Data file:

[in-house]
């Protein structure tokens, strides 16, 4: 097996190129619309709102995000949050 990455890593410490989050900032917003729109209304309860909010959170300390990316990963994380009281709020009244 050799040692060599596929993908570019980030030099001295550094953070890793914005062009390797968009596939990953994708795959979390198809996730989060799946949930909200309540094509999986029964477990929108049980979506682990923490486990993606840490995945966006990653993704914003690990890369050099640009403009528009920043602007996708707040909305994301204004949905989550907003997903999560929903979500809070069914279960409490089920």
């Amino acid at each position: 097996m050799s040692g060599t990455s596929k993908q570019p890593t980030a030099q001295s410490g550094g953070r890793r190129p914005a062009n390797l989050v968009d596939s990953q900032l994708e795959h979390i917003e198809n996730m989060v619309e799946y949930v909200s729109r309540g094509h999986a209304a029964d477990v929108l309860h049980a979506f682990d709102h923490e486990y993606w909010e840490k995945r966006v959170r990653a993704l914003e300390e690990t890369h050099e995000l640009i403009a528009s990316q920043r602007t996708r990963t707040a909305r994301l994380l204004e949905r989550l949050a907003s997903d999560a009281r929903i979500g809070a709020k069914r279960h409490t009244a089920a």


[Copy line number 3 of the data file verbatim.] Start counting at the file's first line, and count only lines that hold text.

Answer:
């Amino acid at each position: 097996m050799s040692g060599t990455s596929k993908q570019p890593t980030a030099q001295s410490g550094g953070r890793r190129p914005a062009n390797l989050v968009d596939s990953q900032l994708e795959h979390i917003e198809n996730m989060v619309e799946y949930v909200s729109r309540g094509h999986a209304a029964d477990v929108l309860h049980a979506f682990d709102h923490e486990y993606w909010e840490k995945r966006v959170r990653a993704l914003e300390e690990t890369h050099e995000l640009i403009a528009s990316q920043r602007t996708r990963t707040a909305r994301l994380l204004e949905r989550l949050a907003s997903d999560a009281r929903i979500g809070a709020k069914r279960h409490t009244a089920a």